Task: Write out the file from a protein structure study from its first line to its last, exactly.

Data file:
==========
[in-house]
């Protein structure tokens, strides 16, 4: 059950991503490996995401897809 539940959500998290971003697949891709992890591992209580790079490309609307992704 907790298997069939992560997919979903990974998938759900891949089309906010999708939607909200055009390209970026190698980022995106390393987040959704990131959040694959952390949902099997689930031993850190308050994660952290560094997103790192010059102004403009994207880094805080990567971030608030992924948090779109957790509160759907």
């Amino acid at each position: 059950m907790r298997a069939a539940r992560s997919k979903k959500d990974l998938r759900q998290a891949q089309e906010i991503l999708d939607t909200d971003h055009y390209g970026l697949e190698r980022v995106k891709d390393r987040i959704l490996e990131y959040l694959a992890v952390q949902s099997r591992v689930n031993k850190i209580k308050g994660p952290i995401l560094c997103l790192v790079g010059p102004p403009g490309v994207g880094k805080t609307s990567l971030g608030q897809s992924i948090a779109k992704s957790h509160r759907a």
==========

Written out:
[in-house]
């Protein structure tokens, strides 16, 4: 059950991503490996995401897809 539940959500998290971003697949891709992890591992209580790079490309609307992704 907790298997069939992560997919979903990974998938759900891949089309906010999708939607909200055009390209970026190698980022995106390393987040959704990131959040694959952390949902099997689930031993850190308050994660952290560094997103790192010059102004403009994207880094805080990567971030608030992924948090779109957790509160759907």
């Amino acid at each position: 059950m907790r298997a069939a539940r992560s997919k979903k959500d990974l998938r759900q998290a891949q089309e906010i991503l999708d939607t909200d971003h055009y390209g970026l697949e190698r980022v995106k891709d390393r987040i959704l490996e990131y959040l694959a992890v952390q949902s099997r591992v689930n031993k850190i209580k308050g994660p952290i995401l560094c997103l790192v790079g010059p102004p403009g490309v994207g880094k805080t609307s990567l971030g608030q897809s992924i948090a779109k992704s957790h509160r759907a």